An excerpt from a full research study: Effects of Early Social Stimuli on Adult Temperament in Dogs (Canis familiaris)
There have been numerous studies on a variety of species investigating the positive affect of early socialization and exposure to novel stimuli, and their impact on development (Hebb, 2003; Hubrecht, 1995; Fox, 1971). In dogs, this highly sensitive social learning stage has been found to fall between the ages of 7–14 weeks (Battaglia, 2009). Pups that remain in the breeder’s facility during this stage need to be actively socialized with other breeds of dogs and places. This period also coincides with the age when many pups are moved to their new homes, raising the potential for behavioral issues if not handled appropriately. Classes and educational materials delivered during this period from the breeder, Veterinarians and professionals can help ease this transition (Gazzano, 2008).
The predisposition to a particular temperament type in dogs is considered to be inborn, (Slabbert, 1999; Svartberg & Bjorn, 2002), which can run the spectrum from a confident and pro-social attitude to one predominated by anxiety and neurosis (Coren, 1999). Research supports the concept that there is a strong inter-relation of disposition, environment and learning stages that work to produce the mature animal. In the case of dogs, an anxious temperament may manifest itself in acts of aggression towards people or animals, which increases the risk of surrender. Working with a young, developing puppy with gentle exposure to many different experiences in the period of 5- 14 weeks has been shown to be an effective and pro-active method to prevent behavioural problems. Positive early experiences can have a protective effect on the adult animal. It is not possible to fully recreate this important effect after 16 weeks of age.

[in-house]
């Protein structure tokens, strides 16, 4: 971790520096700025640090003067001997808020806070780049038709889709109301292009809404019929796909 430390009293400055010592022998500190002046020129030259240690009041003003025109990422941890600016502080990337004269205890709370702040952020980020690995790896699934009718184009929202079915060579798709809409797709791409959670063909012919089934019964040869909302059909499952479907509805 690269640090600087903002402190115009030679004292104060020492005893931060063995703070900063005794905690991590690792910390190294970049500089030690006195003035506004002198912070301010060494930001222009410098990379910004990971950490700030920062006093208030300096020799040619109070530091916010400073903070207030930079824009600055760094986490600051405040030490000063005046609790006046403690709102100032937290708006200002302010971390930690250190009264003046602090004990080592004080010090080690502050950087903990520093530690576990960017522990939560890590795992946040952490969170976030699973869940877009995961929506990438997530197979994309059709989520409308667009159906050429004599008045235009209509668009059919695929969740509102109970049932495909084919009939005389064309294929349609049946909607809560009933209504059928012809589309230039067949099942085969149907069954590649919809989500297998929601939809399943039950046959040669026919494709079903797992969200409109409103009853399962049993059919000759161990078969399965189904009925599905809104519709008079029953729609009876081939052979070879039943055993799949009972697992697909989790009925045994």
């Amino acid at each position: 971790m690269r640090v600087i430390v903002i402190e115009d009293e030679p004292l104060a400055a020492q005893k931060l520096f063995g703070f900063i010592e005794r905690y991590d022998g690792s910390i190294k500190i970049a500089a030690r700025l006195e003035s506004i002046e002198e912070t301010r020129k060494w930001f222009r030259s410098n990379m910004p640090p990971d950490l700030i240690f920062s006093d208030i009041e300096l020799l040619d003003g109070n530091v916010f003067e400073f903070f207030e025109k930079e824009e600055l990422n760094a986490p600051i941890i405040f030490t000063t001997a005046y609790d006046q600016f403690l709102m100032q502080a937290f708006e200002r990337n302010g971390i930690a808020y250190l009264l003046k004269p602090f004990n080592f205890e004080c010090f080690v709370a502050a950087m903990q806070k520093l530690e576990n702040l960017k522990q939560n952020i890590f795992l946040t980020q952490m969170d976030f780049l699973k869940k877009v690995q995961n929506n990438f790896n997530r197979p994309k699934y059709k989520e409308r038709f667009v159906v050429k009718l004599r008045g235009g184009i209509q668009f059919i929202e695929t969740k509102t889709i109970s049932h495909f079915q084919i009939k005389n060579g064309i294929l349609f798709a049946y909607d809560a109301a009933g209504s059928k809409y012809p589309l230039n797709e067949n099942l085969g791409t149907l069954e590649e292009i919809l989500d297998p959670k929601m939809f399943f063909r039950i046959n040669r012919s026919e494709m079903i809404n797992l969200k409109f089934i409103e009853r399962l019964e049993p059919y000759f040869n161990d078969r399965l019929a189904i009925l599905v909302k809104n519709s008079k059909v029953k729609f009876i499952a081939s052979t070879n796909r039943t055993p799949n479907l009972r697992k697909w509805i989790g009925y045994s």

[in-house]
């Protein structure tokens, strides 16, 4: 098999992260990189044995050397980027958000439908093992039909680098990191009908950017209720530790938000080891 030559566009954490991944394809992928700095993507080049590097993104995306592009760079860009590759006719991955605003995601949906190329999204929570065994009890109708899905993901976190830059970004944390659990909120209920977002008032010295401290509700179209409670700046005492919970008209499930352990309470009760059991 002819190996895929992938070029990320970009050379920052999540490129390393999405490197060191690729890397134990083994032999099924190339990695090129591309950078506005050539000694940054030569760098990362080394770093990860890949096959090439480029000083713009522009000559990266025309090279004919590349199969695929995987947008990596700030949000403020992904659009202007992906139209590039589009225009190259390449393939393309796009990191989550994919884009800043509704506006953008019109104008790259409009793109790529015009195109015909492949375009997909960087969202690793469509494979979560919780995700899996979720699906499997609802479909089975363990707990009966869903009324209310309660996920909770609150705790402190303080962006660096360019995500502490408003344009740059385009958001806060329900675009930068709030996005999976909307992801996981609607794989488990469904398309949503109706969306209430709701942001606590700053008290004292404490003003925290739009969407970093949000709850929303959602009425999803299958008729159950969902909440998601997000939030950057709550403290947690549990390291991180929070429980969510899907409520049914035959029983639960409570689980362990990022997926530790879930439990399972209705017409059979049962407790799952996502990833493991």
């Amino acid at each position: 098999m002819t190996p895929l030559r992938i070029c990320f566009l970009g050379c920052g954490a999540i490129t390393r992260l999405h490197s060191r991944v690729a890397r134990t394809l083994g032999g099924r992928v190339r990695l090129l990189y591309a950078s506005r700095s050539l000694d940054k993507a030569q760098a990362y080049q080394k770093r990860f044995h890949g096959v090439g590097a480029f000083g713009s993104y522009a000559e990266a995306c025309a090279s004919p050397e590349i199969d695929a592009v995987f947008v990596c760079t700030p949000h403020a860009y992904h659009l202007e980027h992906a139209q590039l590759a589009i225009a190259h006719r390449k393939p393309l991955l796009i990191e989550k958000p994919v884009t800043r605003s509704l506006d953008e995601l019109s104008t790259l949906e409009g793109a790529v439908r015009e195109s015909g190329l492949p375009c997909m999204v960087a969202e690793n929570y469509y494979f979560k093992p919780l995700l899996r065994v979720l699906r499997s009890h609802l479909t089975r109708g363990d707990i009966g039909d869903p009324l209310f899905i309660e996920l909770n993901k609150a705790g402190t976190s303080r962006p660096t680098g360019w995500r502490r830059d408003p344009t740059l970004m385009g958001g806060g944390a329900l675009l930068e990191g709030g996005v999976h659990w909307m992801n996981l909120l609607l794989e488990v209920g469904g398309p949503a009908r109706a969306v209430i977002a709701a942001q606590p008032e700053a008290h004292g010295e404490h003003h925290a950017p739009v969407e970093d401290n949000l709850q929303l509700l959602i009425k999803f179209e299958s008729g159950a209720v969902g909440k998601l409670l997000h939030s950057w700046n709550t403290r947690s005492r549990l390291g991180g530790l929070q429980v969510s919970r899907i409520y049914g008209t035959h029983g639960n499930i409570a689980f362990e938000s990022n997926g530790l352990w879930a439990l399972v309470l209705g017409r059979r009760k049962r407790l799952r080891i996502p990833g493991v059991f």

Research completed by Fox (2010) suggests that the early learning period is a crucial factor in the development of brain architecture, which provides for proper processing of novel stimuli and a reduction of stress behaviours. Without this exposure, the dog does not have the opportunity to build sufficient coping mechanisms, which can translate to fear or aggression in the adult animal. Animals that receive formal socialization classes during this stage have the opportunity to build a wide range of positive associations (Seskel, 1997) and thus are far more prepared to confidently handle real world situations.
Since 2008, the AVSAB has approved of the outside socialization of young pups from as early as 10 days after receiving their first set of shots and going to their new home. The maternal antibodies present and the effect of the first shots provide sufficient protection for such experiences as going out for a walk, or going to puppy socialization classes in accredited facilities. Research demonstrates that under-socialized animals experience difficulty in accepting novel stimuli with confidence, with potentially long-term effects on their interpretation of common world experiences, such as strangers, bikes, trucks and other dogs (McMillan, Duffy, Serpell, 2011; Battaglia, 2009).
Studies support the concept that through class participation, a reduction of aggression in dogs and increased retention in the home can be achieved (Casey, Loftus, Bolster, Richards & Blackwell, 2014; Duxbury, Jackson, Line & Anderson 2003). There is a great deal of scientific evidence supporting the idea that social exposure in sensitive stages translates to minimized unwanted behavioural issues, particularly anxiety induced ones. Introduction of a heightened program of early socialization during the fear onset stage of 7 – 14 weeks has been shown to promote improved interaction skills with both people and other dogs (Duxbury et al (2003).
While formal training classes are generally deemed a positive experience (Duxbury et al, 2003), all classes are not based on the same learning principles, or quality of instruction. Classes that are overcrowded, or employ aversive techniques can potentially have a highly negative affect on an animal’s perception of social arenas. Owners need to fully investigate local training facilities to determine their methods in advance. A well-versed owner can also provide their pet the same level of exposure and positive training methods, while not enrolling in a formal class.
It is so important for breeders to start the exposure process while the pups are still with them, from as early as 3 weeks of age. Information on gentle exposure should be provided new owners, in order to help with important transition period. Reducing stress of the move can also be achieved through the use of Adaptil collars in the first month in the new home, and by sending home an item with the familiar scent of the litter.